We remain members of Tomato who not only continue to art direct our record releases, but have also gone from strength to strength in their global reach and expanding client roster. It remains one of our great joys to work closely with other artists from different disciplines who bring a fresh perspective to our outlook as musicians – long may we remain members of Tomato.

Visual design and sound design merge happily together and you guys are pioneers of the electronic live spectacle. How important has your design background been to the evolution of Underworld? Are you guys hands on with all aspects of your live shows?

My background in fine art was as a video and installation artist and Rick has always had a deep love of the visual arts. We have had a very close relationship with all aspects of UW’s visuals and also know when to hand it over to gifted artists who bring something fresh to our show.

The public’s appetite for a spectacle has become more ravenous with events such as the Olympics and the technology now being employed in clubs and festivals worldwide.

Does this pose more of a challenge?

Sometimes it suggests that it’s time to go ‘in the other direction’!

To celebrate the anniversary of ‘Dubnobasswithmyheadman’ you are playing a special live show of the work at The Royal Festival Hall this weekend. After playing music to the Queen at the Olympics and now playing one of the countries most iconic stages you must have to pinch yourself just how much electronic music has ingrained itself in the nations conciousness for this to happen. Can you tell us more about the production and what the audience can expect?

We will be playing the whole of the Dubnobass album for the first time ever, aiming to play it as close to the original as possible. Why? Because for most of our time in Underworld we have improvised on stage and gone with the flow, so this presents a new challenge to us – to even ‘sing’ it in the way I did 20 years ago is something I have never tried before, so it’s time.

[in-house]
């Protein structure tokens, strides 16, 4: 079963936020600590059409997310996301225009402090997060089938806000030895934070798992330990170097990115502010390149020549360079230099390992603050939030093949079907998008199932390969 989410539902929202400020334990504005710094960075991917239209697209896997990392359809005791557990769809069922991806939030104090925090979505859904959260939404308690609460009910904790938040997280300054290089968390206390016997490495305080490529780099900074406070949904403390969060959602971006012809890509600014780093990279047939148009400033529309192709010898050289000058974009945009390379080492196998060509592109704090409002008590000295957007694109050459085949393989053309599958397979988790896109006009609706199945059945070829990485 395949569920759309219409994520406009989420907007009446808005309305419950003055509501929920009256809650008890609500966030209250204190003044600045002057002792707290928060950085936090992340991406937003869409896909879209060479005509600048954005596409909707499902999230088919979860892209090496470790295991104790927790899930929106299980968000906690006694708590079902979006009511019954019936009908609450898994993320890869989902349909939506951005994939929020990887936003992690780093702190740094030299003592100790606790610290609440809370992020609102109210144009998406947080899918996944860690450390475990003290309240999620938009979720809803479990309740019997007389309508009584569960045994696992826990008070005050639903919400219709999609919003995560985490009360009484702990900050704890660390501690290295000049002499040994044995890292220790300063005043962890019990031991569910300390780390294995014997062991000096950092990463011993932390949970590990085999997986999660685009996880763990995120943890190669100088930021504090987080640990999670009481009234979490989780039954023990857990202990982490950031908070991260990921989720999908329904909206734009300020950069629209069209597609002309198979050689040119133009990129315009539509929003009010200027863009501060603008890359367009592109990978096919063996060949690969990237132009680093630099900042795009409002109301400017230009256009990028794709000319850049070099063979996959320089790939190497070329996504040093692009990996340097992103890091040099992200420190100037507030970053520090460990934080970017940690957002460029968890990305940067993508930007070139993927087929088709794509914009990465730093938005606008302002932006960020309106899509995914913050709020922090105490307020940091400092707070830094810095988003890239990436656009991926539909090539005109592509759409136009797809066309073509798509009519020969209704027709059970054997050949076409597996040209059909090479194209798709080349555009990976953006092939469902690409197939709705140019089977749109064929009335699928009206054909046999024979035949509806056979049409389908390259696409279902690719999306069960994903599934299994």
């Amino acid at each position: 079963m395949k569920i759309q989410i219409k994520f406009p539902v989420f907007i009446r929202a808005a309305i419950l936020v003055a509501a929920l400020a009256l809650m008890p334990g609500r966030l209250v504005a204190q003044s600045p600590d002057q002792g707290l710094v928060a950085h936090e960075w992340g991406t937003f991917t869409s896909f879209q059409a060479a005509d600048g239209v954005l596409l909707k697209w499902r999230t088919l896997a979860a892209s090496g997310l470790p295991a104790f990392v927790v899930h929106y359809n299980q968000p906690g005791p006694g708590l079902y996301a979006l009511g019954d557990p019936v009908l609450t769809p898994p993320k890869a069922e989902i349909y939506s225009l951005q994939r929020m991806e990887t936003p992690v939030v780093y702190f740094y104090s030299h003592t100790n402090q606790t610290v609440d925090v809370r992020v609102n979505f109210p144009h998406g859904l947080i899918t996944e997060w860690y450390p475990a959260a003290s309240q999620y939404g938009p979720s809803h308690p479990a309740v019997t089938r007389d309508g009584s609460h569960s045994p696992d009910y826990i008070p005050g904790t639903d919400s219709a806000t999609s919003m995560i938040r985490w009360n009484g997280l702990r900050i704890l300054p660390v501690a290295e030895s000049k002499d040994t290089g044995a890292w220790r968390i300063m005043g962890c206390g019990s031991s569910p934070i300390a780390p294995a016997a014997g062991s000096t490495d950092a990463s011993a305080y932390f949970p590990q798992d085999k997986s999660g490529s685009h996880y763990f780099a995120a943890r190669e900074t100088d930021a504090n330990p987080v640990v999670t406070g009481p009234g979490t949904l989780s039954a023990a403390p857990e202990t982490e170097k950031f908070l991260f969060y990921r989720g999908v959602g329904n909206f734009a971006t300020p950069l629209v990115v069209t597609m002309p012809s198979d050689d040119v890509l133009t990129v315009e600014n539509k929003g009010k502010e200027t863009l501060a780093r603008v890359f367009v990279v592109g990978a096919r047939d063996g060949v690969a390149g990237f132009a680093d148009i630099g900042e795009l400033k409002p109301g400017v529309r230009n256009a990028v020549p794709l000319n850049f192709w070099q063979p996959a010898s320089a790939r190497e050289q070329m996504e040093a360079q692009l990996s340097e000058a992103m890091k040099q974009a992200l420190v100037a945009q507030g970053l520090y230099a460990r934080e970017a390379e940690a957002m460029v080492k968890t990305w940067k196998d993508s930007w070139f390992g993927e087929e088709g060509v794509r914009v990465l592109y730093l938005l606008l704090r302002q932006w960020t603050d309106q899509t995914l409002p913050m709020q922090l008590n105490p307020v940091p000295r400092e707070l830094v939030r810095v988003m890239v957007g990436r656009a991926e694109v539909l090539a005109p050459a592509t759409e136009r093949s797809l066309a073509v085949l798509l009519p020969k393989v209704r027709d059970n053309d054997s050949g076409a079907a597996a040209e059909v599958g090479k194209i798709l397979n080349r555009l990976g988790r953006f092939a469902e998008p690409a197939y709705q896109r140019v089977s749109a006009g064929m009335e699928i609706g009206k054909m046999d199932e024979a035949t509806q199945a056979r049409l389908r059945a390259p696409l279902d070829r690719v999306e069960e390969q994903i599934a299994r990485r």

It’ll sound great too as Rick has spent months getting everything sounding sweet and in conjunction with our friends at Funktion One (the pa sound system designers we have always worked with) we aim to make the album come alive on Saturday night at the Royal Festival Hall in a way it has never done before.

We were very spoilt with huge live electronic acts who defined electronic music in the 90’s and 00’s with you guys and others like Chemical Brothers, Leftfield, Orbital and The Prodigy. What other electronic live acts currently can you see leaving their mark in the way you guys have?

EDM has hit huge in the USA, introducing a fresh generation of live acts. This is great for the whole of dance music as it opens up our genre to a new & massive audience – I’m currently a big fan of Australian band Jagwar Ma.

How healthy do you think the dance music scene is today both on a global level and here in the UK. What do you make of EDM and the success of that genre in the US? Has the scene become polarised? How important are the underground house, techno, Dnb scenes as dance music becomes more mainstream? Would you have ever believed The Sun would have a dedicated dance music section?

The Sun has given us it’s support for many years and we’ve enjoyed some excellent interviews together. The dance music scene is bigger than ever (though I never thought that possible), now that it has finally been re-united with it’s roots in the USA. This has increased it’s appeal and reach, due in no small part to the phenomenal scale of revenue it now turns over. The image of EDM most of us see may represent the mainstream of contemporary dance culture, but whilst this massive overground movement is rolling around the world there are pockets of underground sounds developing which will be tomorrow’s overground – without the underground there can be nothing new in pop, long may it continue to flourish.

Making electronic music is so much more accessible than when you started out and arguable more disposable. What advice would you give to young producers these days in a very crowded scene? How do you stand out?

Be individual. Don’t be swayed into becoming an imitation of someone else. Search for your own sound and build on it. Cut your own path.

You released your first solo record Edgeland last year. You really explore your vocal range and poetic lyrics in a beautiful piece of work. When can we expect more solo stuff from you? How do you think solo work will feed back to Underworld?

Now my focus is on Underworld and writing new material with Rick. After 34 years together, It’s been important for both Rick and I to explore working on projects outside of the band and now it’s time to bring those experiences back into our writing relationship, something we’ve already started and are enjoying again.

What else does the future hold for Underworld?

Things beyond my imagination!